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Hilux, Ranger, X-Class... the cheapest bakkies to service and repair locally - Kinsey Report

2019-06-27 15:00

Lance Branquinho

Toyota Hilux

Image: MotorPress

Bakkies are the most important vehicle category for South Africans, so when the 2019 Kinsey survey released its parts and cost data for double- and single-cabs, we were immediately intrigued. 

After analysing the Kinsey data, we spotted some interesting things. 

Toyota Hilux rules

Being South Africa’s most popular vehicle, and locally-assembled, helps Hilux to leverage a tremendous advantage in parts pricing. Its economy of scale and indigenous component sourcing enables Toyota to offer the most competitive total parts pricing. 

The Kinsey survey’s basket of Hilux sample parts on a 2.8 double-cab auto is only R79 660, the cheapest of all double-cab bakkies analysed.

It's only 14% of the Hilux 2.8's R567 500 purchase price.


                                                                   Image: Motorpress

Toyota's Hilux simply does not have a rival with respect to parts value. Ford’s much cheaper Ranger 2.2 XL Auto has a purchase price of R460 800, but its survey parts basket was 25% more expensive, at R100 617. 

Navara versus X-Class

These twin-platform bakkies have a rather large purchase price discrepancy, but when the parts baskets are compared, that value gap narrows. The Navara 2.3 double-cab auto retails at R510 900, whilst the Mercedes-Benz X-Class with a similar engine and drivetrain is priced at R701 695.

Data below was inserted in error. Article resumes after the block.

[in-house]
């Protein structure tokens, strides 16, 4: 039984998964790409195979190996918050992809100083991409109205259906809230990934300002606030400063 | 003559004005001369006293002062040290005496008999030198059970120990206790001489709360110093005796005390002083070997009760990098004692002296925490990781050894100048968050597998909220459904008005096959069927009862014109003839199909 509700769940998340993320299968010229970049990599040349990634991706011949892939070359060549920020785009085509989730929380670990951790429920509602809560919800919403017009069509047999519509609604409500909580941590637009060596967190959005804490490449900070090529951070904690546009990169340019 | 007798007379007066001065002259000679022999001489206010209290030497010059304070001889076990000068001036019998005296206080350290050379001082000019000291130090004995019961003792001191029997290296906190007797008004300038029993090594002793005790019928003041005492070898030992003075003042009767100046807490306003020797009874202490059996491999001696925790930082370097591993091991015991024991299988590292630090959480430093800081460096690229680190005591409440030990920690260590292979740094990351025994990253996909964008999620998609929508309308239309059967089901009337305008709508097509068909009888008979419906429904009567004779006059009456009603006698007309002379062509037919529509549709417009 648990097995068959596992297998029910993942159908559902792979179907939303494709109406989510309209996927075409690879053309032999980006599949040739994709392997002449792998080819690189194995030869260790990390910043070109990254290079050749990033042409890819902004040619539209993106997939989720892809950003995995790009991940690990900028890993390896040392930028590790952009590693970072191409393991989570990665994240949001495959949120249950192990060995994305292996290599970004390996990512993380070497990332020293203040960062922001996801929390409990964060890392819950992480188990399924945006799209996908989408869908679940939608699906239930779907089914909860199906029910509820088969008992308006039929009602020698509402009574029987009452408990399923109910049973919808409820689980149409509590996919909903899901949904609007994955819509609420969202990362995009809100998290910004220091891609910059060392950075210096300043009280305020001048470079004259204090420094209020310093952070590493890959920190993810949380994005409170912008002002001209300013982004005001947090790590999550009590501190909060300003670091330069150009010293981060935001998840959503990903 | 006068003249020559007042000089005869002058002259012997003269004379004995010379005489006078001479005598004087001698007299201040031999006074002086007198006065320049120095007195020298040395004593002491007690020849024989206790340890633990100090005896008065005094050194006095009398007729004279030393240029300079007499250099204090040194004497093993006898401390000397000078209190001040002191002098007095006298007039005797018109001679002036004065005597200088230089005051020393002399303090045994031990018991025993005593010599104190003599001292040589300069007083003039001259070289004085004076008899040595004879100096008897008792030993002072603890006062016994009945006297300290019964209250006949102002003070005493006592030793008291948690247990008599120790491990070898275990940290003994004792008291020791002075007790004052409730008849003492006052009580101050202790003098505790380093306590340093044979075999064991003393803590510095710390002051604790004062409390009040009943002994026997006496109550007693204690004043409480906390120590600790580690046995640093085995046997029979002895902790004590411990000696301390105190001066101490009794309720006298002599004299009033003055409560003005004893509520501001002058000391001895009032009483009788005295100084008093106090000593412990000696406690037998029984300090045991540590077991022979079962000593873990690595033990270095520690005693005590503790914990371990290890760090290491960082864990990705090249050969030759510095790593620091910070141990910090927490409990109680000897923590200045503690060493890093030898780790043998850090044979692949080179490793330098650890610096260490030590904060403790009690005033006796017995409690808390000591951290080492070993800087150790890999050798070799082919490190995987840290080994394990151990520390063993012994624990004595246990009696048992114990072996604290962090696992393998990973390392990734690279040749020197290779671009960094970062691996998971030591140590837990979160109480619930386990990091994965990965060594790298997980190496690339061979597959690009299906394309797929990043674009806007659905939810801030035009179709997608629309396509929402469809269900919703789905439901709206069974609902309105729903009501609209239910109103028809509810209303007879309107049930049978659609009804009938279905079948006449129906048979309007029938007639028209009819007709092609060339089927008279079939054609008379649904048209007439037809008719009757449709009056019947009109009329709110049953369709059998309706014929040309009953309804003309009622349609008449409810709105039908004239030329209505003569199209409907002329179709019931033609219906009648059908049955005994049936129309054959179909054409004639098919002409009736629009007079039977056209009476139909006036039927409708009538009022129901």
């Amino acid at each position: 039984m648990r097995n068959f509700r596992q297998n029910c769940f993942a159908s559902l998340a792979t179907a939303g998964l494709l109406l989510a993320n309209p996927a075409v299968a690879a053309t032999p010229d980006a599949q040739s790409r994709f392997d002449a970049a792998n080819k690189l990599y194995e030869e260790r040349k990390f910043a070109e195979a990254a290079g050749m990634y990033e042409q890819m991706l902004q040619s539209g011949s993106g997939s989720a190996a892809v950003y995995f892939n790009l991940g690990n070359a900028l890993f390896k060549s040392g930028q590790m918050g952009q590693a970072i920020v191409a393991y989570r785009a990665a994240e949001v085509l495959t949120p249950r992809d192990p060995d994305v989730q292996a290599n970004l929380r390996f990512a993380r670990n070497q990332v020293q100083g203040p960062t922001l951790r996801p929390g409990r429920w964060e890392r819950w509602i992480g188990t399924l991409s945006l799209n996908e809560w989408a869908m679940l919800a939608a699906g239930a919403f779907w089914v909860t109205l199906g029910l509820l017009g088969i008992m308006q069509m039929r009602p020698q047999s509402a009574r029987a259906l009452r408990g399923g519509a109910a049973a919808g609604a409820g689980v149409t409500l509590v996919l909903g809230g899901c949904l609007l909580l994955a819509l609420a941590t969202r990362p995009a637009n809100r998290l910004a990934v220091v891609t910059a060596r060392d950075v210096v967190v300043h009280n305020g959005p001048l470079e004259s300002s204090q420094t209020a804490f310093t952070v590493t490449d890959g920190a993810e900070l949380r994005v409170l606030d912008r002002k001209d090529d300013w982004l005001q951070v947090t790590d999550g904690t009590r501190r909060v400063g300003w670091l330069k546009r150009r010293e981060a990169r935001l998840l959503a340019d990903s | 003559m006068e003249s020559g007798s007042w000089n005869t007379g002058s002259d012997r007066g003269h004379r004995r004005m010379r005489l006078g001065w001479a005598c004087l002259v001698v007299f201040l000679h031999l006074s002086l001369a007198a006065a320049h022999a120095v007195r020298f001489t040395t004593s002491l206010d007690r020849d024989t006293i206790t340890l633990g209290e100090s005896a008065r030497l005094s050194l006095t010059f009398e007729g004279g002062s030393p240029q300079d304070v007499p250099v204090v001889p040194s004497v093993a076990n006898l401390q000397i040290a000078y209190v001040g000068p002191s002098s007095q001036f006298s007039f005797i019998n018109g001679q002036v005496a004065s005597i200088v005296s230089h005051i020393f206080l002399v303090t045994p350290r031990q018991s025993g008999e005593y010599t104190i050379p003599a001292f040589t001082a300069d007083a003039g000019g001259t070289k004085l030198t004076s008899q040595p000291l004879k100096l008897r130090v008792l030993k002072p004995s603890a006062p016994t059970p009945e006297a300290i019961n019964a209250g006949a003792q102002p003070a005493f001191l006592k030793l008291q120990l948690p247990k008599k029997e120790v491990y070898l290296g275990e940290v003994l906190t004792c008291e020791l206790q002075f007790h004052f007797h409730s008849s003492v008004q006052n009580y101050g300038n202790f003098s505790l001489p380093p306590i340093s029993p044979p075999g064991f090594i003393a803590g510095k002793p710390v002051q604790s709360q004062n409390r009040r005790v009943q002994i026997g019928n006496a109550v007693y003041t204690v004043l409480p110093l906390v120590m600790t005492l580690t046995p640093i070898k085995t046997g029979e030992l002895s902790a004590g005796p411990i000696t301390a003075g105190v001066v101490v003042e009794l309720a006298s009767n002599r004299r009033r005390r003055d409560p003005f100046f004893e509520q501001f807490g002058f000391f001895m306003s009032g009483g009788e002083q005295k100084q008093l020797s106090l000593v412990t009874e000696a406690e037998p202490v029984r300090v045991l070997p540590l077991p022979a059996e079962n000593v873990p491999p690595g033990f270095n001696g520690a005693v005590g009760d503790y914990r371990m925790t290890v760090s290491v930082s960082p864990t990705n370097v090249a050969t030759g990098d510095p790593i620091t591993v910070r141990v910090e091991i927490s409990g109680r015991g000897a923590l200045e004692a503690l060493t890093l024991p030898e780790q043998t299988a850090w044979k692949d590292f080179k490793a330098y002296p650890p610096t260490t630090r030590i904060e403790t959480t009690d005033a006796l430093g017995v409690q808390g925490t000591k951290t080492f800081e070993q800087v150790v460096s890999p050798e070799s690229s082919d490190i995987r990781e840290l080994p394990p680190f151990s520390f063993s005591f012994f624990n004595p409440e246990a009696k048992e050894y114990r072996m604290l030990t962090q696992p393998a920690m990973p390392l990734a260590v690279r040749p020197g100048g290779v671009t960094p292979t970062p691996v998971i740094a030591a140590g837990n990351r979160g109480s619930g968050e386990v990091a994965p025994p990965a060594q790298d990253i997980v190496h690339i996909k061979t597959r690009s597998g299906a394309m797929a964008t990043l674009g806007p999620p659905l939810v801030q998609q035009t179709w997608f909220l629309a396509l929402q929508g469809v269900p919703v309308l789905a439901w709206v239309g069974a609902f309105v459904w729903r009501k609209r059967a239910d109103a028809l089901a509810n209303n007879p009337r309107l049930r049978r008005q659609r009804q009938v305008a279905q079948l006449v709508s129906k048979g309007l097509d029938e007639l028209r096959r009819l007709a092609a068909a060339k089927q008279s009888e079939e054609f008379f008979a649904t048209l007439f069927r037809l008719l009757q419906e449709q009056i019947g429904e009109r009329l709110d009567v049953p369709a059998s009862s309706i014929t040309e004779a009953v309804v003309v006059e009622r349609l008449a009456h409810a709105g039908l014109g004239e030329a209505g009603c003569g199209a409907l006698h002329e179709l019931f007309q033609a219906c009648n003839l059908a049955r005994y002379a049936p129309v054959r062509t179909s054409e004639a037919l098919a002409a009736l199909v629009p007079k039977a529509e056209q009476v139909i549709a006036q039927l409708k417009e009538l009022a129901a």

Image: Motorpress

That is a very substantial difference. Compare the parts pricing and it is much closer. Nissan’s Navara totals a survey parts bin value of R128 095, with X-Class closing out the same analysis at R147 252. That’s a difference of only 15%, indicating that whilst an X-Class is massively more expensive to purchase than a Navara, it could be theoretically much closer in cost to run and crash repair. 

                                                                      Image: Mercedes-Benz

Chinese-built bakkies are cheap to buy – but not to fix

GWM’s Steed6 bakkies offer attractive specification for the price. In the Kinsey report the Steed6 showed that what you save with regards to initial purchasing, might not account for the total ownership experience. 

                                                                     Image: GWM

The Steed6 is an imported bakkie which means that it does not benefit from local production tariff protection – as it the case with a Hilux or Ranger. Despite its low purchase price for a turbodiesel double-cab (R284 900), the sample parts kit costs R94 372. That is more expensive that a Hilux or Isuzu double-cab. 

The same is true for Indian-built bakkies, too

Mahindra’s Pik-Up S4 was the cheapest single-cab bakkie surveyed, capable of carrying a full 1t load. It is the only bakkie of its size in the survey which priced below R200 000, with a retail value of R195 000. 


When the Mahindra’s parts are factored into the equation, its value offering does alter a touch. The total sample parts kit was R85 485. That’s greater than a Hilux double-cab bakkie, which is more than twice the Mahindra’s purchase price. 

A comparable entry-level Hilux 2.4 single-cab, positioned at R294 500, has a price basket of only R73 696, which is cheaper than the Mahindra. 

Read more on:    mahindra  |  toyota  |  nissan  |  gwm

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